Soba Noodles in Japan
I was in Japan with Cook it Raw, and it was a period in my life where I was trying to make some decisions about what my role as a chef really was, what made me happy as a chef, and not what I needed to be cooking to fill the restaurant with guests every night.
We went to this little place (Uesugi) just outside of the Ishikawa Prefecture. It was one guy in the kitchen; he’d been there forever. And we had 15 or 20 people with us—we all wanted to go experience the best soba noodles in the world, hot and cold, and this guy was supposed to be the best. But he would only make two orders at a time. And so we had to go through essentially 20 rounds—it took seven hours, and everybody ate at different times.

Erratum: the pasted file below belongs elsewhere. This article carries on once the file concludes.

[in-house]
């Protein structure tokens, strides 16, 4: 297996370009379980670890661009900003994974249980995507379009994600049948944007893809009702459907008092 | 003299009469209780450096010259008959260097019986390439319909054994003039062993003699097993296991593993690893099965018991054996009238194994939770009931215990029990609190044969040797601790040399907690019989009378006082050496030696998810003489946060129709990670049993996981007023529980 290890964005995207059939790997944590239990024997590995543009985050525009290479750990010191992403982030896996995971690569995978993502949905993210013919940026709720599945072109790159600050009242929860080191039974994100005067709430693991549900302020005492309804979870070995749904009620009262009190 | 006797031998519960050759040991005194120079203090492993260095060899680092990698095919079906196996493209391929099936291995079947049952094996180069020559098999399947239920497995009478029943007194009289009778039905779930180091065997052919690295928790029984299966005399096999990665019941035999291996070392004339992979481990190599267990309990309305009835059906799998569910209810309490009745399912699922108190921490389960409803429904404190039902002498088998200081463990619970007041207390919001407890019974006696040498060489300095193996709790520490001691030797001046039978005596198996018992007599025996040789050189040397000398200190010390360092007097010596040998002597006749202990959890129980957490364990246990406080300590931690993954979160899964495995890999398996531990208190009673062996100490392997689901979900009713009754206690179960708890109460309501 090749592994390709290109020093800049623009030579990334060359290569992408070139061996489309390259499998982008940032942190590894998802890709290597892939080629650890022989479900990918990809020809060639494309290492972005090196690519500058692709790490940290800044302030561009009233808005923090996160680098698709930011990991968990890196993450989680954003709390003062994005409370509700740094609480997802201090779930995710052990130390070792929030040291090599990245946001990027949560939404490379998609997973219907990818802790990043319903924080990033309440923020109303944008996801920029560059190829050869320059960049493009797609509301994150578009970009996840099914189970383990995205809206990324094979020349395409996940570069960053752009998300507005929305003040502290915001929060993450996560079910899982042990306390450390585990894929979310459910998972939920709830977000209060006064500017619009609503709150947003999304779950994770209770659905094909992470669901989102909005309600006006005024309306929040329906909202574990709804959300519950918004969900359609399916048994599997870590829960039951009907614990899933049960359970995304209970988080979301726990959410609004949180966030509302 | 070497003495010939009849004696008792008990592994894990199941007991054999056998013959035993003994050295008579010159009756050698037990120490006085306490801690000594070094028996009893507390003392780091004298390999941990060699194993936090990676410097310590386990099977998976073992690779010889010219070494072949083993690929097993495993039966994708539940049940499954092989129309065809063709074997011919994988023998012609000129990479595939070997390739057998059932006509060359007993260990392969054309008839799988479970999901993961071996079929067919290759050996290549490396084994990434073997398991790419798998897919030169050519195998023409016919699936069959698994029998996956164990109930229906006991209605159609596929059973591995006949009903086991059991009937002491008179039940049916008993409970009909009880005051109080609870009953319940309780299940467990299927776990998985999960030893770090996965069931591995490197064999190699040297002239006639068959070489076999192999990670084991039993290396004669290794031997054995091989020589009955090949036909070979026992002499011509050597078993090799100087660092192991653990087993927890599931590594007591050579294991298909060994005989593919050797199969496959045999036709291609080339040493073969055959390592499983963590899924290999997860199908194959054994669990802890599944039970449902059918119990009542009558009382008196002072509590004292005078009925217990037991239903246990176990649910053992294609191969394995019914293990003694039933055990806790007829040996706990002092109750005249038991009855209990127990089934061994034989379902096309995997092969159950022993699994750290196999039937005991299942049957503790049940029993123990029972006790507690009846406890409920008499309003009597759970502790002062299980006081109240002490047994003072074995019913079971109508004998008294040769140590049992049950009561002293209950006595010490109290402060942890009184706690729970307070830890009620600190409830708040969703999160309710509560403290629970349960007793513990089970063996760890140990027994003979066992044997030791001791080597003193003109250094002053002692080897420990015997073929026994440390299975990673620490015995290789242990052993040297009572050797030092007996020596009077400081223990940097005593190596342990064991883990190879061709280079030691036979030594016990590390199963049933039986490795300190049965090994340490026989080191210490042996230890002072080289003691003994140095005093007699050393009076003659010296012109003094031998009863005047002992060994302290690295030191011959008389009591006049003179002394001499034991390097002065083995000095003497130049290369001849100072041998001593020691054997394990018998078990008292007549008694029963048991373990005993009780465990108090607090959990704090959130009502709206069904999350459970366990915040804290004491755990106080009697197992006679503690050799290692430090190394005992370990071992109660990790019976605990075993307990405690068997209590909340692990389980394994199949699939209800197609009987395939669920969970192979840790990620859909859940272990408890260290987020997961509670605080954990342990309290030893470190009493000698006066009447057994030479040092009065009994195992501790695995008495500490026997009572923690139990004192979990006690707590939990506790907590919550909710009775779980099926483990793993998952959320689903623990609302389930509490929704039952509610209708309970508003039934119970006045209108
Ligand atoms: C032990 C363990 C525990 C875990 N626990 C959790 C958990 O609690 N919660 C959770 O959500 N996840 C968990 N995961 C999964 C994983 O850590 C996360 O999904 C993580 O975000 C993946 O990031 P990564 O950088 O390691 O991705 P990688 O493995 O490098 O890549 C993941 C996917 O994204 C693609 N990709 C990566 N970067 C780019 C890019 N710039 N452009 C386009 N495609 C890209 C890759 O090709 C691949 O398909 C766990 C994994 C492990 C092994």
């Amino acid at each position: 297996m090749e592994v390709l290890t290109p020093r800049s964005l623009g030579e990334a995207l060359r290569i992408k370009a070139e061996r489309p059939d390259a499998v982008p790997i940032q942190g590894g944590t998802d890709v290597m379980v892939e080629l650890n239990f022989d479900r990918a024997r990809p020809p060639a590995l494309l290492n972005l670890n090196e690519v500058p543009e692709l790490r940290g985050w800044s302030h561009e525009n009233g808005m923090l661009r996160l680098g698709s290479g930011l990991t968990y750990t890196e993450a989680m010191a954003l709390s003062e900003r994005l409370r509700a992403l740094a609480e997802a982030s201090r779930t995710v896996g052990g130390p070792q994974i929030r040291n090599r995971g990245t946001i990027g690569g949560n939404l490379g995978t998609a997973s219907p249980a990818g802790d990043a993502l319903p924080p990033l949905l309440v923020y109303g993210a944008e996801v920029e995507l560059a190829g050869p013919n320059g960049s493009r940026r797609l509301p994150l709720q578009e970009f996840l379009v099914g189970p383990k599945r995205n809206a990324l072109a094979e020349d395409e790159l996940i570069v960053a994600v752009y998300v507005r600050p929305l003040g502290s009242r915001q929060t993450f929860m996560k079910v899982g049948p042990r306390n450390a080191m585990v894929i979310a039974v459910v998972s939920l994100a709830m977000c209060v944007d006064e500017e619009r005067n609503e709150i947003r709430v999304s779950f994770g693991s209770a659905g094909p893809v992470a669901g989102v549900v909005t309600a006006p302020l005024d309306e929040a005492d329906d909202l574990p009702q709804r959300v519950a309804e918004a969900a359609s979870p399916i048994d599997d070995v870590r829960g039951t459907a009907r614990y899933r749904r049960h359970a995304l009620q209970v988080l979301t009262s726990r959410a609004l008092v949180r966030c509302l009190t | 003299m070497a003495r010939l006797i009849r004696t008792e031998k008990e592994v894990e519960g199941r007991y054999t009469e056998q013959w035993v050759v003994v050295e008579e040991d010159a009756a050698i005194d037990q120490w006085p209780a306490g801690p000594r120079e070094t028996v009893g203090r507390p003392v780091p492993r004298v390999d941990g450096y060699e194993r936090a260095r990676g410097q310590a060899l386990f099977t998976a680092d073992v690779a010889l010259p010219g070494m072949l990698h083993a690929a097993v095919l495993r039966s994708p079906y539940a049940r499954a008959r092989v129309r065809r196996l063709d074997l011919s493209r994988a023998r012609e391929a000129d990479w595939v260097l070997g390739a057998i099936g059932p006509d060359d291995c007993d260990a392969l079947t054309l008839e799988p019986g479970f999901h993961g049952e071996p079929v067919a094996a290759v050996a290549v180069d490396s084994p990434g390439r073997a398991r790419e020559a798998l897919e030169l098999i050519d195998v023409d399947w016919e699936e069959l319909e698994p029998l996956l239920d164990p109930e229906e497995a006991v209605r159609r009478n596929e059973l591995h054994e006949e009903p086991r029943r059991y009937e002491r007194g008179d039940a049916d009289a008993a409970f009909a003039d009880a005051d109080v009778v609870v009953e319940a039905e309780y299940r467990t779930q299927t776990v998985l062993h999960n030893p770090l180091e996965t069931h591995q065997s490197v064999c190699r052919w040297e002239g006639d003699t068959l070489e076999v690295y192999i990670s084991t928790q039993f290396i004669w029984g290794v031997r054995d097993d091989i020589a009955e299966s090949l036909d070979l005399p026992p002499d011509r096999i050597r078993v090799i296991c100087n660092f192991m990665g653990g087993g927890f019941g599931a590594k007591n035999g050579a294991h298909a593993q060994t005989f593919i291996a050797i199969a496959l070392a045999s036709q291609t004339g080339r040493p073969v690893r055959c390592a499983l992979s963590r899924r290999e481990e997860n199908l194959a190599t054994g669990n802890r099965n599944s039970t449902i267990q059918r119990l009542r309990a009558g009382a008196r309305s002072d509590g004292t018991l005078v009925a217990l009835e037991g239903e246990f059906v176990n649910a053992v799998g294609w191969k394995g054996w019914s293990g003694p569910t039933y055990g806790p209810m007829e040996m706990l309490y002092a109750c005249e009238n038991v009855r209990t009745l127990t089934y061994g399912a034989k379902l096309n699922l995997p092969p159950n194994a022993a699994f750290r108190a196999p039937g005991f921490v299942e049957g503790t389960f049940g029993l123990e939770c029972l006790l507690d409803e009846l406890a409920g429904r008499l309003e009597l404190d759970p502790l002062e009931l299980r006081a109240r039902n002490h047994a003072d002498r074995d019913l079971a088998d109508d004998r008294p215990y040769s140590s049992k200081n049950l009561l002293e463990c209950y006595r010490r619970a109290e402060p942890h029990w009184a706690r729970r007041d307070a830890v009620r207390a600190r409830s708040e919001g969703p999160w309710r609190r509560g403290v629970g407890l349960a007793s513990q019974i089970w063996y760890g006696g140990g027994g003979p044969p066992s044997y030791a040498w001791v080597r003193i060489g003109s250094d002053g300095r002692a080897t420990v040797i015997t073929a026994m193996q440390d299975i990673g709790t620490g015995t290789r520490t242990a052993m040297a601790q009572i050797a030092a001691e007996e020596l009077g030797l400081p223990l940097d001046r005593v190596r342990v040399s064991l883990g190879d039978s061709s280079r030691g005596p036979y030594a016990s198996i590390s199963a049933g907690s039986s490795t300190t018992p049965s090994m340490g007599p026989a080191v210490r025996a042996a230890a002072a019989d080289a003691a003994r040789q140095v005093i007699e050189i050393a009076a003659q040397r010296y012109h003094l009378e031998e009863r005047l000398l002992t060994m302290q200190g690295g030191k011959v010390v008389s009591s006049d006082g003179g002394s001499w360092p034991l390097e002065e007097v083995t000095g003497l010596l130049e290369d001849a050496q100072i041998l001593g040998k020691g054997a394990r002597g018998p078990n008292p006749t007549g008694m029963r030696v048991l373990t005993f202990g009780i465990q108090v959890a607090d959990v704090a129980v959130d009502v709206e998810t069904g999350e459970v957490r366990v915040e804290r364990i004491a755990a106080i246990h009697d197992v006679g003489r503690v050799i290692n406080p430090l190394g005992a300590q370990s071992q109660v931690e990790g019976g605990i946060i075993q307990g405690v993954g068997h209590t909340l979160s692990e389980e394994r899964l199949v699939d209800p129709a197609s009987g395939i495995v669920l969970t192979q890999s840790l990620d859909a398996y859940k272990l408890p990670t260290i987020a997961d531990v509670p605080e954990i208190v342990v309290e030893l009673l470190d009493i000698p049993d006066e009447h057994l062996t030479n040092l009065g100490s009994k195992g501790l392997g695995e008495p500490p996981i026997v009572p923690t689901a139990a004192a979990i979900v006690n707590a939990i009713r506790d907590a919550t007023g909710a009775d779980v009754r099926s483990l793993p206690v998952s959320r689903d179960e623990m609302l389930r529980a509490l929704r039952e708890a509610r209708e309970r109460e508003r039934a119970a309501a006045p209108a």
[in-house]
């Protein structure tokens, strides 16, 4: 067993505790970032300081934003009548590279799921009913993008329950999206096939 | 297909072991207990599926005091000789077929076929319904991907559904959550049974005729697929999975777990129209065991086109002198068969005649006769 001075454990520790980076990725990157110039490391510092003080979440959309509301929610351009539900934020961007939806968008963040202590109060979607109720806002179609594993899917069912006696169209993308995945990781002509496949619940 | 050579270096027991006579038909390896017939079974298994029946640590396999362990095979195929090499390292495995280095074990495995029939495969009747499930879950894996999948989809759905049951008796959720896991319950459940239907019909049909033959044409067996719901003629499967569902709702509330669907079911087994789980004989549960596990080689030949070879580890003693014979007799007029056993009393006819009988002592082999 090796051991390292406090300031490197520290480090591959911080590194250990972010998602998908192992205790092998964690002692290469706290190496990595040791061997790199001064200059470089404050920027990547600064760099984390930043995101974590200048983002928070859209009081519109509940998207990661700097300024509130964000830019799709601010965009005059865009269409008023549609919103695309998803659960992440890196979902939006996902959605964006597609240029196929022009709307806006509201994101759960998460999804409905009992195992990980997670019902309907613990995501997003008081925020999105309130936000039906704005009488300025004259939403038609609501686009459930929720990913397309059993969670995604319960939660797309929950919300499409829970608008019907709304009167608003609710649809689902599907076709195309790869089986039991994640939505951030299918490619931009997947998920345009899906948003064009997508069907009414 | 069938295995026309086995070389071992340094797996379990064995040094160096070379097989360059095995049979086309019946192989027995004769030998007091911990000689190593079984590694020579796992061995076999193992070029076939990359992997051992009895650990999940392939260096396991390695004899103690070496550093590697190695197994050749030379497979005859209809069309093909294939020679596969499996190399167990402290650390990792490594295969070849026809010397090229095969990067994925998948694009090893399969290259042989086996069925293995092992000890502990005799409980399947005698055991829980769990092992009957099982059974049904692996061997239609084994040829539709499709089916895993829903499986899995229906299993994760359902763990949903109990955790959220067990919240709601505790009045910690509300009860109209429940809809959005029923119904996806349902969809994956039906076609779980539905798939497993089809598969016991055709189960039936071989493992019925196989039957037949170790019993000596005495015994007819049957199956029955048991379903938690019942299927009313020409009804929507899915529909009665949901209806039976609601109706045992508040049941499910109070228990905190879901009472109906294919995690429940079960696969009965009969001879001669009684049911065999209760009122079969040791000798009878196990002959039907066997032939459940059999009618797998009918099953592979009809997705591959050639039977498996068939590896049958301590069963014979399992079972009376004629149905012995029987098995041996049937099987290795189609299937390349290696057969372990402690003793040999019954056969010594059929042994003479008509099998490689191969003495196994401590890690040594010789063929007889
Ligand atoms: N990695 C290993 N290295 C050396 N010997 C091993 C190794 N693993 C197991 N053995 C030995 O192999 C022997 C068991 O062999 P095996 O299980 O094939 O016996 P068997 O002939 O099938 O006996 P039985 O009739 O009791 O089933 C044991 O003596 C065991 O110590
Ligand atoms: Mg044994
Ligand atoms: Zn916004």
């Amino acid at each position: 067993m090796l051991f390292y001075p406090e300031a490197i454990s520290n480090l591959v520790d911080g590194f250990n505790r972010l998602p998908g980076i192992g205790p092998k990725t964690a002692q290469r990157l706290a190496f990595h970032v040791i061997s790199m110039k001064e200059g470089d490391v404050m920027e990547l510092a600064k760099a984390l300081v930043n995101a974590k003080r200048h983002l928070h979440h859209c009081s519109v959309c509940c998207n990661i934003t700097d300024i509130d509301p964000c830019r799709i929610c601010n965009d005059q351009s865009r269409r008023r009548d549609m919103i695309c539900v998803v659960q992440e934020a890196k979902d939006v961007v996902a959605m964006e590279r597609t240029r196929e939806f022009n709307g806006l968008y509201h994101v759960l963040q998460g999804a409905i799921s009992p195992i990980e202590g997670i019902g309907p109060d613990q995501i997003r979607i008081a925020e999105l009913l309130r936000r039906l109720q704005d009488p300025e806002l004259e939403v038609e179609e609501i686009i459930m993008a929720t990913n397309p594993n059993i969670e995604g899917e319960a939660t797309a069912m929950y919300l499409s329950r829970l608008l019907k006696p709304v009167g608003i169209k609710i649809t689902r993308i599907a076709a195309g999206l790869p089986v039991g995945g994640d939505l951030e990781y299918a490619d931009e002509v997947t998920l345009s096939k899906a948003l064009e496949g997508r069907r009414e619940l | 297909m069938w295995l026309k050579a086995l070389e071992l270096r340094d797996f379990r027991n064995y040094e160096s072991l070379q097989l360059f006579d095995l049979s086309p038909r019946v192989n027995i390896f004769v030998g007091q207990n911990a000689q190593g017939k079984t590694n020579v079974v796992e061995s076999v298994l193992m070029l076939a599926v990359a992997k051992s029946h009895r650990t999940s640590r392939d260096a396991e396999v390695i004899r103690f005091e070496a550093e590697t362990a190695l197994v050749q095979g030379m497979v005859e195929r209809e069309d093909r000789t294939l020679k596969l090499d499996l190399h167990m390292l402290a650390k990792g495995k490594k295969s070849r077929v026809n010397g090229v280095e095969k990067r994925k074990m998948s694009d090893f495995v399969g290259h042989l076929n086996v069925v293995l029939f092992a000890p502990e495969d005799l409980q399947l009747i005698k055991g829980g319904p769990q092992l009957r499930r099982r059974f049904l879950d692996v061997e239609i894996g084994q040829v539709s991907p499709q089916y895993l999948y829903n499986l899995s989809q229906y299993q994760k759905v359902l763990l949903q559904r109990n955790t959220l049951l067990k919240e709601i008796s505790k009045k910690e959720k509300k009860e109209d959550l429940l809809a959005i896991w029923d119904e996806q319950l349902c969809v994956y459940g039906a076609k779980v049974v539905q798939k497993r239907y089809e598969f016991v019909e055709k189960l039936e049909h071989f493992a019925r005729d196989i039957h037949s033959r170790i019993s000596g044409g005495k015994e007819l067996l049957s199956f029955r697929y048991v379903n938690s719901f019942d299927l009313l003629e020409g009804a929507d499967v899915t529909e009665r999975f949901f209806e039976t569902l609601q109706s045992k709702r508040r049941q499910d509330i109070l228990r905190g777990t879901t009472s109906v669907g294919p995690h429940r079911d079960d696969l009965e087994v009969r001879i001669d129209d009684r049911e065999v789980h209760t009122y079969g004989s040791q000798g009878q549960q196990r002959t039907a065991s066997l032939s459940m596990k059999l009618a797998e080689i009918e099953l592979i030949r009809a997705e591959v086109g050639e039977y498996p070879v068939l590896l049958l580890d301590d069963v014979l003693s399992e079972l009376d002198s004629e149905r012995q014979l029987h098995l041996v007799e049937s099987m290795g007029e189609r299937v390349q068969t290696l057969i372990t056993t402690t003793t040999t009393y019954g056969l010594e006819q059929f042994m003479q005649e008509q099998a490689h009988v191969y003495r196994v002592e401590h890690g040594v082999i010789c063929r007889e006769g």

What I saw was someone who didn’t make any sacrifices. He knew what his capabilities were, as a human being, and as a cook. And he knew that he could only make two perfect orders at a time, and it didn’t matter how long the guest waited, it didn’t matter how many people got upset because they couldn’t have it right away. And I admired that so much. It helped give me the confidence to be the chef that I want to be, and not the chef that everyone else wants me to be. I’ll never forget eating those noodles—experiencing that emotion, but on top of that, [the noodles] being one of the most delicious and perfect things I’ve ever put in my mouth.